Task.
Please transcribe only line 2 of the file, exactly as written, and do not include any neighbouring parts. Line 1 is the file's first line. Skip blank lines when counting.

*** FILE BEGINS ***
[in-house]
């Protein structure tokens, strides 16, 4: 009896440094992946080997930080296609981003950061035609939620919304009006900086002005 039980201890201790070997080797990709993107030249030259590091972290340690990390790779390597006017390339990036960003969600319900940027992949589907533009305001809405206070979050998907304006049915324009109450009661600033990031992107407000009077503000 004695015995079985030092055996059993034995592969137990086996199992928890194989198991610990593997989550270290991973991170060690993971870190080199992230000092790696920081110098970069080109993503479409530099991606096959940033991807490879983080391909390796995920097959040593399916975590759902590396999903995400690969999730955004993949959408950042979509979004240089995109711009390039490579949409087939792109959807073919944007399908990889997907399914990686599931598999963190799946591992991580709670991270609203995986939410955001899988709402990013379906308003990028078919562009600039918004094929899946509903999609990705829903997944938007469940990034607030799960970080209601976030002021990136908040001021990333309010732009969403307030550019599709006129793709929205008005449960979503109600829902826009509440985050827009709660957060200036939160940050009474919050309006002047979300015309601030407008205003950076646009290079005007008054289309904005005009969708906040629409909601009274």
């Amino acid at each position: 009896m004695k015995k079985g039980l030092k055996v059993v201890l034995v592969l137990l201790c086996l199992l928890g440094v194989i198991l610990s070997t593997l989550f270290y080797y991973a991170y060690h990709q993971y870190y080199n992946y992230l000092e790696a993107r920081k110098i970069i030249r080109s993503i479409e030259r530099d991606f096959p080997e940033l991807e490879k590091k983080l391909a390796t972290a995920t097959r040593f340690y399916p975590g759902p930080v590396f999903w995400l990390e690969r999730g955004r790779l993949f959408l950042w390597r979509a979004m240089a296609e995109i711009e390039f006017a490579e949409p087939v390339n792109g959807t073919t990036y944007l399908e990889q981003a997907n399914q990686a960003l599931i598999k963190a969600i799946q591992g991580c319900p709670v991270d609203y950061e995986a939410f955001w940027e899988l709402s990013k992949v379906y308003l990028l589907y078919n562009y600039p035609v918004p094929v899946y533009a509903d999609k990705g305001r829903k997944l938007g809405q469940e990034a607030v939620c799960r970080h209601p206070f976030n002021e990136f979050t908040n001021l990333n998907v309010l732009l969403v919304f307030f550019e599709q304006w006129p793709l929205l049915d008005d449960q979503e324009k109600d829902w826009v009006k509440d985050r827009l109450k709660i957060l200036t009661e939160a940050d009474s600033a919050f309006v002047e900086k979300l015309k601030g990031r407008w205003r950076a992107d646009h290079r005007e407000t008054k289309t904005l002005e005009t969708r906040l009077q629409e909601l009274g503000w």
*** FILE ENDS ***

């Protein structure tokens, strides 16, 4: 009896440094992946080997930080296609981003950061035609939620919304009006900086002005 039980201890201790070997080797990709993107030249030259590091972290340690990390790779390597006017390339990036960003969600319900940027992949589907533009305001809405206070979050998907304006049915324009109450009661600033990031992107407000009077503000 004695015995079985030092055996059993034995592969137990086996199992928890194989198991610990593997989550270290991973991170060690993971870190080199992230000092790696920081110098970069080109993503479409530099991606096959940033991807490879983080391909390796995920097959040593399916975590759902590396999903995400690969999730955004993949959408950042979509979004240089995109711009390039490579949409087939792109959807073919944007399908990889997907399914990686599931598999963190799946591992991580709670991270609203995986939410955001899988709402990013379906308003990028078919562009600039918004094929899946509903999609990705829903997944938007469940990034607030799960970080209601976030002021990136908040001021990333309010732009969403307030550019599709006129793709929205008005449960979503109600829902826009509440985050827009709660957060200036939160940050009474919050309006002047979300015309601030407008205003950076646009290079005007008054289309904005005009969708906040629409909601009274």